NSO's Human Rights Advisors Stand By Spyware Firm Despite Pegasus Scandal

Human rights advisors to embattled surveillance company NSO Group are standing by the firm despite reports that authoritarian regimes are using its flagship Pegasus spyware to target tens of thousands of politicians, activists, journalists, lawyers, and other perceived opponents.

Newsweek spoke with several NSO Group external human rights advisors who have worked on the company's new human rights framework, introduced in recent years amid concerns about the privacy implications of Pegasus.

NSO and its advisors told Newsweek that the recent reports suggest its human rights and customer vetting processes may need reviewing or strengthening, but dismissed any suggestion of a moratorium on Pegasus use and sales.

Pegasus is malware that can infect a smartphone and transform it into a surveillance device, accessing and activating its microphones and cameras without a user knowing.

The Pegasus Project—a collaborative investigation by human rights and media organizations—recently probed a reported Pegasus target list of 50,000 phone numbers collected by NSO customers. That list was leaked to the Forbidden Stories non-profit in 2020.

Among those included on the list were French President Emmanuel Macron, Iraqi President Barham Salih, President of the European Council Charles Michel, and Pakistan Prime Minister Imran Khan. A host of human rights and anti-corruption activists, journalists, and others were also reportedly targeted.

NSO said last week it would no longer respond to media enquiries about the Pegasus revelations, declaring in one press release that "enough is enough" and maintaining that any abuse was the responsibility of the customers in question rather than the company itself.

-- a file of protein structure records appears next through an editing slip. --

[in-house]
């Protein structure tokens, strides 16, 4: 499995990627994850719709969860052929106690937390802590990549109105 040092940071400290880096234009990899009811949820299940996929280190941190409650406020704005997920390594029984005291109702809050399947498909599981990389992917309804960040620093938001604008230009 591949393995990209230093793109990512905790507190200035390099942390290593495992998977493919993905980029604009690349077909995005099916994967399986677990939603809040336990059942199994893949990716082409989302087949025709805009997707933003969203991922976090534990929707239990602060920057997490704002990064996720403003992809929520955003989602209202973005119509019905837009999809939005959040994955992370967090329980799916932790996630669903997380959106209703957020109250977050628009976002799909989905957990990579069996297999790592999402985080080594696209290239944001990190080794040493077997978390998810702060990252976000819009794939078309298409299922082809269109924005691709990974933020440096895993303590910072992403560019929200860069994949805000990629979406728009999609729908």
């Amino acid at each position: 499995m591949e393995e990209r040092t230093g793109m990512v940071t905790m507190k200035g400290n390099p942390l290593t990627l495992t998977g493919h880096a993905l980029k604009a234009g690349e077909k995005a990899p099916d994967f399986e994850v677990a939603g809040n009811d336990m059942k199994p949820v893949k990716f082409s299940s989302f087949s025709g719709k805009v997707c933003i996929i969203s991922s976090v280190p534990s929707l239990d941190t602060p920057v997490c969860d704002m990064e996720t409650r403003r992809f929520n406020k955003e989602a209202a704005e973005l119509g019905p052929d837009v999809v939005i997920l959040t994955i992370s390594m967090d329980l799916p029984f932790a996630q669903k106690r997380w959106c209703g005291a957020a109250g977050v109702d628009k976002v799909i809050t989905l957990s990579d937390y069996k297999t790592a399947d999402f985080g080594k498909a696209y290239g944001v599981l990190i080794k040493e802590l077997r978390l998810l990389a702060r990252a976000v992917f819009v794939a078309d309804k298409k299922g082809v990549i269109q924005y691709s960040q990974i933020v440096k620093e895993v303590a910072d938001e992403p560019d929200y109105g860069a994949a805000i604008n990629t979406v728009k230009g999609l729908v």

The company now says it is launching an internal investigation, one that could result in customers being cut off from the Pegasus software if found to have abused their access.

"Our entire human rights policy and due diligence processes are always evolving," a spokesperson told Newsweek. "We are vigorously investigating any credible report on misuse of the system, and take necessary steps based on the findings. We have done so in the past and will continue to do so in the future."

This is not the first time Pegasus spyware has grabbed the headlines. The New York Times and Times of Israel reported that the United Arab Emirates has been using Pegasus since 2013. Mexican cartels and their government allies were reported in 2017 to have been using the software to target journalists and their families.

Journalists, activists, and politicians are also thought to have been targeted in India, prompting a lawsuit from Facebook which complained Pegasus customers were exploiting the firm's WhatsApp platform to access targets.

Pegasus software even helped the Saudi Arabian government spy on dissident journalist Jamal Khashoggi before his murder at the Saudi consulate in Istanbul, Turkey, in 2018.

Those familiar with internal human rights deliberations at NSO—including external advisors—told Newsweek it was little surprise to see Pegasus in the news again, though said the recent headlines would not dissuade them from their work.

"I wasn't surprised," Gerald Pachoud, managing partner at the Pluto Advisory firm and one of NSO's external human rights advisors, told Newsweek. "It's their main challenge," Pachoud said of privacy violations.

"The issue is something that has been out in the open for a long time...I think that's one of the main reasons why they started to look into improving the human rights processes."

'They Are No Angels'

NSO unveiled its first annual transparency report at the end of June, just before the Pegasus Project news broke.

The company press release lauded what it called "a historic first-foray by a significant industry leader into the public conversation about the interplay between public safety and security, and the preservation and protection of human rights."

Timothy Dickenson, a partner at Paul Hastings LLP and an NSO human rights advisor, said he had no plans to cease representation of the company.